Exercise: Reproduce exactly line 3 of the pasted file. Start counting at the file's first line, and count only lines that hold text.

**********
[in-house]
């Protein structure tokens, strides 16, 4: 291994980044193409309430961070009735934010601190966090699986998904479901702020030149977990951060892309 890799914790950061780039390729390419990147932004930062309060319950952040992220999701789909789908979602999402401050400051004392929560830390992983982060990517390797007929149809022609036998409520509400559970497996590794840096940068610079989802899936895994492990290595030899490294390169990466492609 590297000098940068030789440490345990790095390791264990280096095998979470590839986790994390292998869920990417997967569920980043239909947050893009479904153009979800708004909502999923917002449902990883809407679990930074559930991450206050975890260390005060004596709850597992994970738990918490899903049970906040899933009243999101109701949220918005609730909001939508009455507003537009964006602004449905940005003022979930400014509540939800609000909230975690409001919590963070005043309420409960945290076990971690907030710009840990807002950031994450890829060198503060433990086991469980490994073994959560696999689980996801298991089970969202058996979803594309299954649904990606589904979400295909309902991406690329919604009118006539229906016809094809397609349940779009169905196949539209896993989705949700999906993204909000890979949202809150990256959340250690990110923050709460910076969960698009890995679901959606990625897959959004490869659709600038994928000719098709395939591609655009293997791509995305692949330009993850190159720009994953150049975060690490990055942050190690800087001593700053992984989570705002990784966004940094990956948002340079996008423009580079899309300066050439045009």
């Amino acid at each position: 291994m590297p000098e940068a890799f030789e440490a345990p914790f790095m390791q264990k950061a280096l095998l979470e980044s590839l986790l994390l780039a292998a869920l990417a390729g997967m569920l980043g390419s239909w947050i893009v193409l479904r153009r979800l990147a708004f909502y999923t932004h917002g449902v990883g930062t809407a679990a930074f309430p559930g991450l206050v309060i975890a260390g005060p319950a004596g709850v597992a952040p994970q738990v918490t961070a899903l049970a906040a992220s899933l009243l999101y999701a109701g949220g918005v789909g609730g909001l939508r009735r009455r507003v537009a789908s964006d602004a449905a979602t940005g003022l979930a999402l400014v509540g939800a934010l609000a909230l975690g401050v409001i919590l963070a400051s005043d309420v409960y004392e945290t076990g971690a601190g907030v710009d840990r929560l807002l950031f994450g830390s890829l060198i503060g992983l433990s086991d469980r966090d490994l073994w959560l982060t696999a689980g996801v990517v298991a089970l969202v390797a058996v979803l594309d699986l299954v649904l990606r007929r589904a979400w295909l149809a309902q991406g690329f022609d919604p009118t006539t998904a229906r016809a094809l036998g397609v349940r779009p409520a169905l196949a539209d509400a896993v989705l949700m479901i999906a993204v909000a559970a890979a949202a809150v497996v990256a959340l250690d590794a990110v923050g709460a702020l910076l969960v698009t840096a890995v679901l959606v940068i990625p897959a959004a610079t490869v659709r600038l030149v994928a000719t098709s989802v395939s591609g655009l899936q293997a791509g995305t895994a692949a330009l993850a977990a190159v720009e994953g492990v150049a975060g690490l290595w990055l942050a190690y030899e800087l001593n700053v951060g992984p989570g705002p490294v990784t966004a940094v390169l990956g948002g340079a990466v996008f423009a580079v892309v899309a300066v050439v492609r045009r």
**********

């Amino acid at each position: 291994m590297p000098e940068a890799f030789e440490a345990p914790f790095m390791q264990k950061a280096l095998l979470e980044s590839l986790l994390l780039a292998a869920l990417a390729g997967m569920l980043g390419s239909w947050i893009v193409l479904r153009r979800l990147a708004f909502y999923t932004h917002g449902v990883g930062t809407a679990a930074f309430p559930g991450l206050v309060i975890a260390g005060p319950a004596g709850v597992a952040p994970q738990v918490t961070a899903l049970a906040a992220s899933l009243l999101y999701a109701g949220g918005v789909g609730g909001l939508r009735r009455r507003v537009a789908s964006d602004a449905a979602t940005g003022l979930a999402l400014v509540g939800a934010l609000a909230l975690g401050v409001i919590l963070a400051s005043d309420v409960y004392e945290t076990g971690a601190g907030v710009d840990r929560l807002l950031f994450g830390s890829l060198i503060g992983l433990s086991d469980r966090d490994l073994w959560l982060t696999a689980g996801v990517v298991a089970l969202v390797a058996v979803l594309d699986l299954v649904l990606r007929r589904a979400w295909l149809a309902q991406g690329f022609d919604p009118t006539t998904a229906r016809a094809l036998g397609v349940r779009p409520a169905l196949a539209d509400a896993v989705l949700m479901i999906a993204v909000a559970a890979a949202a809150v497996v990256a959340l250690d590794a990110v923050g709460a702020l910076l969960v698009t840096a890995v679901l959606v940068i990625p897959a959004a610079t490869v659709r600038l030149v994928a000719t098709s989802v395939s591609g655009l899936q293997a791509g995305t895994a692949a330009l993850a977990a190159v720009e994953g492990v150049a975060g690490l290595w990055l942050a190690y030899e800087l001593n700053v951060g992984p989570g705002p490294v990784t966004a940094v390169l990956g948002g340079a990466v996008f423009a580079v892309v899309a300066v050439v492609r045009r």